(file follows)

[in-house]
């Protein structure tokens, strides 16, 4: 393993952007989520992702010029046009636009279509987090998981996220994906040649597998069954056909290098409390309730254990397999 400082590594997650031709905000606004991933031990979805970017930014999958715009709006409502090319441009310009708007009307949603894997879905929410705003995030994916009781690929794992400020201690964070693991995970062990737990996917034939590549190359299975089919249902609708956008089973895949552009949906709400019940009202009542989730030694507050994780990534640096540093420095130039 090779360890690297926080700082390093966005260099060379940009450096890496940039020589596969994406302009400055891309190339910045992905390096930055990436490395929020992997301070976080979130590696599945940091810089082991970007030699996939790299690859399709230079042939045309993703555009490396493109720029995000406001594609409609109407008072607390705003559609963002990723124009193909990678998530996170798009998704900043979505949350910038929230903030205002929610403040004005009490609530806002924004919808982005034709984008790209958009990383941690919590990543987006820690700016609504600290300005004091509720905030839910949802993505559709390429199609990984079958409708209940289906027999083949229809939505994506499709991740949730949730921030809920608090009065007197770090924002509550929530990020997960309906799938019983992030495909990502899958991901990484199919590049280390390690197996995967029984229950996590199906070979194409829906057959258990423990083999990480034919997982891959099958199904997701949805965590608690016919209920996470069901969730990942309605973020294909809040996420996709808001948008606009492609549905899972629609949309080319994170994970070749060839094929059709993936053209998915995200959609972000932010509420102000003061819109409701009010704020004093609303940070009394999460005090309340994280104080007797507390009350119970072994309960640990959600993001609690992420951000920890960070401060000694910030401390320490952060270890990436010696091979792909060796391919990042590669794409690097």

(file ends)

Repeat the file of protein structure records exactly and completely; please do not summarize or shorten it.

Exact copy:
[in-house]
């Protein structure tokens, strides 16, 4: 393993952007989520992702010029046009636009279509987090998981996220994906040649597998069954056909290098409390309730254990397999 400082590594997650031709905000606004991933031990979805970017930014999958715009709006409502090319441009310009708007009307949603894997879905929410705003995030994916009781690929794992400020201690964070693991995970062990737990996917034939590549190359299975089919249902609708956008089973895949552009949906709400019940009202009542989730030694507050994780990534640096540093420095130039 090779360890690297926080700082390093966005260099060379940009450096890496940039020589596969994406302009400055891309190339910045992905390096930055990436490395929020992997301070976080979130590696599945940091810089082991970007030699996939790299690859399709230079042939045309993703555009490396493109720029995000406001594609409609109407008072607390705003559609963002990723124009193909990678998530996170798009998704900043979505949350910038929230903030205002929610403040004005009490609530806002924004919808982005034709984008790209958009990383941690919590990543987006820690700016609504600290300005004091509720905030839910949802993505559709390429199609990984079958409708209940289906027999083949229809939505994506499709991740949730949730921030809920608090009065007197770090924002509550929530990020997960309906799938019983992030495909990502899958991901990484199919590049280390390690197996995967029984229950996590199906070979194409829906057959258990423990083999990480034919997982891959099958199904997701949805965590608690016919209920996470069901969730990942309605973020294909809040996420996709808001948008606009492609549905899972629609949309080319994170994970070749060839094929059709993936053209998915995200959609972000932010509420102000003061819109409701009010704020004093609303940070009394999460005090309340994280104080007797507390009350119970072994309960640990959600993001609690992420951000920890960070401060000694910030401390320490952060270890990436010696091979792909060796391919990042590669794409690097």